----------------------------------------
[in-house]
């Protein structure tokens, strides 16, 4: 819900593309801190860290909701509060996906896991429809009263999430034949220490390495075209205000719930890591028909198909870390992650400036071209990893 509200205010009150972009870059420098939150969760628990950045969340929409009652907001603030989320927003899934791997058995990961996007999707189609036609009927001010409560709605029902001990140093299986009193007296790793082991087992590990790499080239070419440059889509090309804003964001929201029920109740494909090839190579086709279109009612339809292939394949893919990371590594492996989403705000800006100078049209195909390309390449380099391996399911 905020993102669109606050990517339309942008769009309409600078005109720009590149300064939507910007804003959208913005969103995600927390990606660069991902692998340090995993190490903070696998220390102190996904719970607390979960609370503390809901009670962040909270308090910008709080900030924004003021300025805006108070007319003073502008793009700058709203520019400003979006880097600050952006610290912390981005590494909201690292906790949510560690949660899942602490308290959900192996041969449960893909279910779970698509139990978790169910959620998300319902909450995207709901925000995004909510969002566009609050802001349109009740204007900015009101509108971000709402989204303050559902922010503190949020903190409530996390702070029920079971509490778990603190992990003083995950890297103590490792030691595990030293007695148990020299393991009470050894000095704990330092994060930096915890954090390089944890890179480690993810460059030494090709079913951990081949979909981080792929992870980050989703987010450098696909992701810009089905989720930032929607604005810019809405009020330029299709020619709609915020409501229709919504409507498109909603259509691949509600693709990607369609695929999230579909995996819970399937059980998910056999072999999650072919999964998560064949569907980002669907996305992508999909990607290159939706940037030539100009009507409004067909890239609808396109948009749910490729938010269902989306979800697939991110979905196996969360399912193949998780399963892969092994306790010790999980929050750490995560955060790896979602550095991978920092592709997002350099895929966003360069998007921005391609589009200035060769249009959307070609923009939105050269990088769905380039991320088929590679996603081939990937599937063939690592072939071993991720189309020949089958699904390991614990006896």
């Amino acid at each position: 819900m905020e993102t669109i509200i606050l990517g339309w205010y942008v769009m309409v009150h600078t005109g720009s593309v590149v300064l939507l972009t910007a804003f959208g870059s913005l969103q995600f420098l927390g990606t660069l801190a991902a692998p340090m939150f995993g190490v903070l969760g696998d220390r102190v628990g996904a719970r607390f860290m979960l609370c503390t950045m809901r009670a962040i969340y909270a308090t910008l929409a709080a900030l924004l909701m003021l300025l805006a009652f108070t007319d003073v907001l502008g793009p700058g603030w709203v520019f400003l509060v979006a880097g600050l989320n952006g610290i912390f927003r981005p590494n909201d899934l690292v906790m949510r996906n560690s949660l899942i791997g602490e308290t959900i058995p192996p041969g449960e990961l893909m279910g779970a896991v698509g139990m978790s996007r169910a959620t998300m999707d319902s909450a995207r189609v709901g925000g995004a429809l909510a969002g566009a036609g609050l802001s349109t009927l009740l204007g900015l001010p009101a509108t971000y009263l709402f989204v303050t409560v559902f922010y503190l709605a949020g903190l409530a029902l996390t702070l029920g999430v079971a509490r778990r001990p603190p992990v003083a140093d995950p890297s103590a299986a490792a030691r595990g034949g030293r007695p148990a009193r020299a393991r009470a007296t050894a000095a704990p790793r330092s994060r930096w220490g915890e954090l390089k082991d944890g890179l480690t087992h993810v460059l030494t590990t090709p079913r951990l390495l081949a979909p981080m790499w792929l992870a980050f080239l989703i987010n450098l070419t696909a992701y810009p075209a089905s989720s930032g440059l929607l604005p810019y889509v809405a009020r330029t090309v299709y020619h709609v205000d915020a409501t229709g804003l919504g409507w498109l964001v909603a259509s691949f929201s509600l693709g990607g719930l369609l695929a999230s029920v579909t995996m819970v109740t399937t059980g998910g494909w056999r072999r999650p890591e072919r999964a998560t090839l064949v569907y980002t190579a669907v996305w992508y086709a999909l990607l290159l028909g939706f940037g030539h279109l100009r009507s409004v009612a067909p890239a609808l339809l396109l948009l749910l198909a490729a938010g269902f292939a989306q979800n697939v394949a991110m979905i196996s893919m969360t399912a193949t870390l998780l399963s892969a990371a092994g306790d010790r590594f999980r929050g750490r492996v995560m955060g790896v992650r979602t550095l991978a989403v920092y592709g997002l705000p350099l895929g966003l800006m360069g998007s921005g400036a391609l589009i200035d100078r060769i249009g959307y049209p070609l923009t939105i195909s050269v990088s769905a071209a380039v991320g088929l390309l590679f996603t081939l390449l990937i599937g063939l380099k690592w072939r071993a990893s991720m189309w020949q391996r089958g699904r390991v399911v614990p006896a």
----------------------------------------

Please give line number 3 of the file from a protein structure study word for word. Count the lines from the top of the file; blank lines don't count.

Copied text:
């Amino acid at each position: 819900m905020e993102t669109i509200i606050l990517g339309w205010y942008v769009m309409v009150h600078t005109g720009s593309v590149v300064l939507l972009t910007a804003f959208g870059s913005l969103q995600f420098l927390g990606t660069l801190a991902a692998p340090m939150f995993g190490v903070l969760g696998d220390r102190v628990g996904a719970r607390f860290m979960l609370c503390t950045m809901r009670a962040i969340y909270a308090t910008l929409a709080a900030l924004l909701m003021l300025l805006a009652f108070t007319d003073v907001l502008g793009p700058g603030w709203v520019f400003l509060v979006a880097g600050l989320n952006g610290i912390f927003r981005p590494n909201d899934l690292v906790m949510r996906n560690s949660l899942i791997g602490e308290t959900i058995p192996p041969g449960e990961l893909m279910g779970a896991v698509g139990m978790s996007r169910a959620t998300m999707d319902s909450a995207r189609v709901g925000g995004a429809l909510a969002g566009a036609g609050l802001s349109t009927l009740l204007g900015l001010p009101a509108t971000y009263l709402f989204v303050t409560v559902f922010y503190l709605a949020g903190l409530a029902l996390t702070l029920g999430v079971a509490r778990r001990p603190p992990v003083a140093d995950p890297s103590a299986a490792a030691r595990g034949g030293r007695p148990a009193r020299a393991r009470a007296t050894a000095a704990p790793r330092s994060r930096w220490g915890e954090l390089k082991d944890g890179l480690t087992h993810v460059l030494t590990t090709p079913r951990l390495l081949a979909p981080m790499w792929l992870a980050f080239l989703i987010n450098l070419t696909a992701y810009p075209a089905s989720s930032g440059l929607l604005p810019y889509v809405a009020r330029t090309v299709y020619h709609v205000d915020a409501t229709g804003l919504g409507w498109l964001v909603a259509s691949f929201s509600l693709g990607g719930l369609l695929a999230s029920v579909t995996m819970v109740t399937t059980g998910g494909w056999r072999r999650p890591e072919r999964a998560t090839l064949v569907y980002t190579a669907v996305w992508y086709a999909l990607l290159l028909g939706f940037g030539h279109l100009r009507s409004v009612a067909p890239a609808l339809l396109l948009l749910l198909a490729a938010g269902f292939a989306q979800n697939v394949a991110m979905i196996s893919m969360t399912a193949t870390l998780l399963s892969a990371a092994g306790d010790r590594f999980r929050g750490r492996v995560m955060g790896v992650r979602t550095l991978a989403v920092y592709g997002l705000p350099l895929g966003l800006m360069g998007s921005g400036a391609l589009i200035d100078r060769i249009g959307y049209p070609l923009t939105i195909s050269v990088s769905a071209a380039v991320g088929l390309l590679f996603t081939l390449l990937i599937g063939l380099k690592w072939r071993a990893s991720m189309w020949q391996r089958g699904r390991v399911v614990p006896a």